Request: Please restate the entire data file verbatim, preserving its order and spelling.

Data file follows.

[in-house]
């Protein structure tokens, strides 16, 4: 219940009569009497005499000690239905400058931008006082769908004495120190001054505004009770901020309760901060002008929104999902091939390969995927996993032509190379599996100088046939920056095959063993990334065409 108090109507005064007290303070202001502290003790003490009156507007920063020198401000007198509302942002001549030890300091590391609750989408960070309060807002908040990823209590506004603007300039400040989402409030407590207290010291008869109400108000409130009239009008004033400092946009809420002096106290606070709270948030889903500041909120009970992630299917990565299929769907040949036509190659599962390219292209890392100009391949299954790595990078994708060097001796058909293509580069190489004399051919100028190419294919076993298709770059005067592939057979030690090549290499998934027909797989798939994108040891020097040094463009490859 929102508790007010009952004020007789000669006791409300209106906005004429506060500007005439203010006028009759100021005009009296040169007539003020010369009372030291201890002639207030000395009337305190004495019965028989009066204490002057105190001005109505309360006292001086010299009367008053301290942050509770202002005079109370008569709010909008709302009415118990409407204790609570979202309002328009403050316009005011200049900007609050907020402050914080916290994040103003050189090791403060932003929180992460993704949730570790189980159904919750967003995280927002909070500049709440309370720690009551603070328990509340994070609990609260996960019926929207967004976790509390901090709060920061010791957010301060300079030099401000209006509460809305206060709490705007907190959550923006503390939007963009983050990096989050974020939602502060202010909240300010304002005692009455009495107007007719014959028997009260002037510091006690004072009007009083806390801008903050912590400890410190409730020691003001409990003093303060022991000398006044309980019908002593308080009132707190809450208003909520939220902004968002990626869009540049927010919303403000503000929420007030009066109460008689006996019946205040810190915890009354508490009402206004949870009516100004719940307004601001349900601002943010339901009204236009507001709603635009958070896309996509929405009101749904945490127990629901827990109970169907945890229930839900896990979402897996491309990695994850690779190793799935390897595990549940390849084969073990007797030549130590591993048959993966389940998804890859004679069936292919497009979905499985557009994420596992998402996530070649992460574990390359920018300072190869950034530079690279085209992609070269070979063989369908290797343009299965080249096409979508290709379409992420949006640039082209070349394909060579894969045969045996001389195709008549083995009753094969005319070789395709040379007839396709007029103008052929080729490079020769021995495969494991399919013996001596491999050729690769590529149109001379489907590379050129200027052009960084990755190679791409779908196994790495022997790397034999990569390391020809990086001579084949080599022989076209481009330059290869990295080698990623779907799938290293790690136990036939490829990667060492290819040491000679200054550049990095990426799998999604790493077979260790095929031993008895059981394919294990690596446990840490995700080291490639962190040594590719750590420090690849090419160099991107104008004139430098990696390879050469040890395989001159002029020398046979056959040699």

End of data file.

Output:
[in-house]
């Protein structure tokens, strides 16, 4: 219940009569009497005499000690239905400058931008006082769908004495120190001054505004009770901020309760901060002008929104999902091939390969995927996993032509190379599996100088046939920056095959063993990334065409 108090109507005064007290303070202001502290003790003490009156507007920063020198401000007198509302942002001549030890300091590391609750989408960070309060807002908040990823209590506004603007300039400040989402409030407590207290010291008869109400108000409130009239009008004033400092946009809420002096106290606070709270948030889903500041909120009970992630299917990565299929769907040949036509190659599962390219292209890392100009391949299954790595990078994708060097001796058909293509580069190489004399051919100028190419294919076993298709770059005067592939057979030690090549290499998934027909797989798939994108040891020097040094463009490859 929102508790007010009952004020007789000669006791409300209106906005004429506060500007005439203010006028009759100021005009009296040169007539003020010369009372030291201890002639207030000395009337305190004495019965028989009066204490002057105190001005109505309360006292001086010299009367008053301290942050509770202002005079109370008569709010909008709302009415118990409407204790609570979202309002328009403050316009005011200049900007609050907020402050914080916290994040103003050189090791403060932003929180992460993704949730570790189980159904919750967003995280927002909070500049709440309370720690009551603070328990509340994070609990609260996960019926929207967004976790509390901090709060920061010791957010301060300079030099401000209006509460809305206060709490705007907190959550923006503390939007963009983050990096989050974020939602502060202010909240300010304002005692009455009495107007007719014959028997009260002037510091006690004072009007009083806390801008903050912590400890410190409730020691003001409990003093303060022991000398006044309980019908002593308080009132707190809450208003909520939220902004968002990626869009540049927010919303403000503000929420007030009066109460008689006996019946205040810190915890009354508490009402206004949870009516100004719940307004601001349900601002943010339901009204236009507001709603635009958070896309996509929405009101749904945490127990629901827990109970169907945890229930839900896990979402897996491309990695994850690779190793799935390897595990549940390849084969073990007797030549130590591993048959993966389940998804890859004679069936292919497009979905499985557009994420596992998402996530070649992460574990390359920018300072190869950034530079690279085209992609070269070979063989369908290797343009299965080249096409979508290709379409992420949006640039082209070349394909060579894969045969045996001389195709008549083995009753094969005319070789395709040379007839396709007029103008052929080729490079020769021995495969494991399919013996001596491999050729690769590529149109001379489907590379050129200027052009960084990755190679791409779908196994790495022997790397034999990569390391020809990086001579084949080599022989076209481009330059290869990295080698990623779907799938290293790690136990036939490829990667060492290819040491000679200054550049990095990426799998999604790493077979260790095929031993008895059981394919294990690596446990840490995700080291490639962190040594590719750590420090690849090419160099991107104008004139430098990696390879050469040890395989001159002029020398046979056959040699």